Video Bandwidth 492BP: 0.3 Hz to 30 kHz; 492PGM: 3 Hz to 30 kHz
Memory NVRAM for up to 9 waveform displays, up to 10 front panel setups, plus 8 K for programming macros
Triggering Modes Free Run, Line, Video, Single, External
Displayed Average Noise −30 dBm to −131 dBm
Display Dynamic Range 492BP: 90 dB; 492PGM: 80 dB
Calibrator (Cal out) 50 Ω, -20 dBm ±0.3 dB at 100 MHz
Weight 492BP: 21.8 kg (47 lbs) 492PGM: 21.3 kg (46 lbs)
Power 90 − 132 VAC, 48 to 440 Hz; 180 – 250 VAC, 48 to 440 Hz. At 115 VAC, 60 Hz, 210 W max


  • Opt. 01: Internal Preselection. (Limits the first band to 1.8 GHz instead 4.2 GHz). Later became standard
  • Opt. 02: Digital Storage. Later became standard
  • Opt. 03: Frequency Stabilization & 100 Hz Resolution. Later became standard
  • Opt. 07: 75 Ω dBmV input and calibration in addition to the normal 50 Ω dBm input and calibration. (Not combinable with Opt. 21 and 22; no external mixer capability). Include 42-inch 75 Ω BNC-BNC coax cable and BNC male to “F” female adapter.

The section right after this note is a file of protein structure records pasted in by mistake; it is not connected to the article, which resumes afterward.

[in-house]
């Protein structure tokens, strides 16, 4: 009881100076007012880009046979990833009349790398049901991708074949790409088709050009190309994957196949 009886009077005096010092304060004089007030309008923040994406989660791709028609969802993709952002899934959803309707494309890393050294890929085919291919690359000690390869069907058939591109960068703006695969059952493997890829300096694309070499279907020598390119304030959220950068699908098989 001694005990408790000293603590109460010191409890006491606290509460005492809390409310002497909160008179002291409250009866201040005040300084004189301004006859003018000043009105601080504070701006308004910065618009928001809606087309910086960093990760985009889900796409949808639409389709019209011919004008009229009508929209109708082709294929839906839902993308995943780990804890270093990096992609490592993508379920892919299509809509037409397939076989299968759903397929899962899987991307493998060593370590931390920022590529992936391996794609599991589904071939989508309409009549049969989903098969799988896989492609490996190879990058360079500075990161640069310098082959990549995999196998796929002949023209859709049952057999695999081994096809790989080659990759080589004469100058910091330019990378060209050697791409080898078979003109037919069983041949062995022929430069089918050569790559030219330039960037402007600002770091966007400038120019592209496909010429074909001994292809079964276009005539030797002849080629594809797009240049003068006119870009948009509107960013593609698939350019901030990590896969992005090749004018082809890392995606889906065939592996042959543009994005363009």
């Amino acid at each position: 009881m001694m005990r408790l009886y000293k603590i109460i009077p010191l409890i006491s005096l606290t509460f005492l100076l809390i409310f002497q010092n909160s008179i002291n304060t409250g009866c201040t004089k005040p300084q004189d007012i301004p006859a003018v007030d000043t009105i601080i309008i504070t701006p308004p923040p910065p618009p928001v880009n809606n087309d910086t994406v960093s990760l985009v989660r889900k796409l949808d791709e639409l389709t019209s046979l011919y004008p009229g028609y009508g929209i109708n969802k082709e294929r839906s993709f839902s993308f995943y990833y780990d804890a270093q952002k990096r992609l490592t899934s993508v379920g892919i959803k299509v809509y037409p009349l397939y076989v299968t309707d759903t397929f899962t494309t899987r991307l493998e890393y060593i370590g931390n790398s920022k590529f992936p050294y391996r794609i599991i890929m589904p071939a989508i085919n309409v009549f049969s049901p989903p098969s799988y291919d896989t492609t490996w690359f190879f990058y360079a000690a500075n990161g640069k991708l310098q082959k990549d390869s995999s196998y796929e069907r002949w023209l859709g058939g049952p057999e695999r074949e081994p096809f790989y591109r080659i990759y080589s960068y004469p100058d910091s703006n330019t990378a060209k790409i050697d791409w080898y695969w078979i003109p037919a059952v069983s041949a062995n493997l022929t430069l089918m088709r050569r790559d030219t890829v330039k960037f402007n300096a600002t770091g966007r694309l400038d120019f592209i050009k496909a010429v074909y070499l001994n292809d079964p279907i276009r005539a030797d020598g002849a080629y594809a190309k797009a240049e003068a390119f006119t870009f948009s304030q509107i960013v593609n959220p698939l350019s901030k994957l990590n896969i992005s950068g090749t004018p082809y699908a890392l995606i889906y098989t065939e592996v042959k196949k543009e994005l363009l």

• Opt. 21: (492BP) High performance 18 to 40 GHz WM490 Series Waveguide Mixer Set
  • Opt. 22: (492BP) Same as Opt. 21 plus WM490U (40-60 GHz) Waveguide Mixer
  • Opt. 23: GRASP software, PC2A interface, and GPIB cable
  • Opt. 27: Epson LT-386SX, GRASP software, PC2A interface, and GPIB cable
  • Opt. 28: Compaq Deskpro 386S, Model 40, GRASP software, PC2A interface, and GPIB cable
  • Opt. 39: Non-lithium (Silver) batteries for battery-backed memory
  • Opt. 41: Digital Microwave Radio Measurement Enhancement package
  • Opt. 42: Replaces MARKER/VIDEO input port on the rear panel with a 110 MHz IF output port that provides a 3 dB signal bandwidth ≥ 4.5 MHz
  • Opt. 45: (all except 492PGM) MATE/CIIL language interface


Documents Referencing 492

Document Class Title Authors Year Links
Tekscope 1980 V12 N1.pdf Article Packaging A Spectrum Analyzer for Performance, Maintainability and Survival Carlos Beeck 1980
Tekscope 1980 V12 N1.pdf Article A First Converter With Field Replaceable Diodes Phil Snow 1980
Tekscope 1980 V12 N1.pdf Article A Switching Power Supply For The 492 Spectrum Analyzer David Leatherwoood 1980